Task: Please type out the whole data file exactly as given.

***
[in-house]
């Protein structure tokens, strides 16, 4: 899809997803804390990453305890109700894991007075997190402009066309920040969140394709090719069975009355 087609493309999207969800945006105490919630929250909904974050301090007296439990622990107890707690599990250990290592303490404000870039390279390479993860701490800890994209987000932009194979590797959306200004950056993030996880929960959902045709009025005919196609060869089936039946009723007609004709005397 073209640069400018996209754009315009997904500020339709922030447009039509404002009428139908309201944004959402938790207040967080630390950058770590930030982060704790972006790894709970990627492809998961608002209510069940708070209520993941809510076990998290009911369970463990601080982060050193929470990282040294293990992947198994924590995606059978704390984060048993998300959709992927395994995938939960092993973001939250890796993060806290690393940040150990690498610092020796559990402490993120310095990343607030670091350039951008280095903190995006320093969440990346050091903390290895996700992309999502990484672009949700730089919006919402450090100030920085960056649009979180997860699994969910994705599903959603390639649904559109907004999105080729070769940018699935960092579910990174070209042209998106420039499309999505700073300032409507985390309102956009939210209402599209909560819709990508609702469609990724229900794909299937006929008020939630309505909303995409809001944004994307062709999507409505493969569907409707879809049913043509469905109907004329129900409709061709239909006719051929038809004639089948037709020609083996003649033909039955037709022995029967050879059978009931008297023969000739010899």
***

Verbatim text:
[in-house]
């Protein structure tokens, strides 16, 4: 899809997803804390990453305890109700894991007075997190402009066309920040969140394709090719069975009355 087609493309999207969800945006105490919630929250909904974050301090007296439990622990107890707690599990250990290592303490404000870039390279390479993860701490800890994209987000932009194979590797959306200004950056993030996880929960959902045709009025005919196609060869089936039946009723007609004709005397 073209640069400018996209754009315009997904500020339709922030447009039509404002009428139908309201944004959402938790207040967080630390950058770590930030982060704790972006790894709970990627492809998961608002209510069940708070209520993941809510076990998290009911369970463990601080982060050193929470990282040294293990992947198994924590995606059978704390984060048993998300959709992927395994995938939960092993973001939250890796993060806290690393940040150990690498610092020796559990402490993120310095990343607030670091350039951008280095903190995006320093969440990346050091903390290895996700992309999502990484672009949700730089919006919402450090100030920085960056649009979180997860699994969910994705599903959603390639649904559109907004999105080729070769940018699935960092579910990174070209042209998106420039499309999505700073300032409507985390309102956009939210209402599209909560819709990508609702469609990724229900794909299937006929008020939630309505909303995409809001944004994307062709999507409505493969569907409707879809049913043509469905109907004329129900409709061709239909006719051929038809004639089948037709020609083996003649033909039955037709022995029967050879059978009931008297023969000739010899």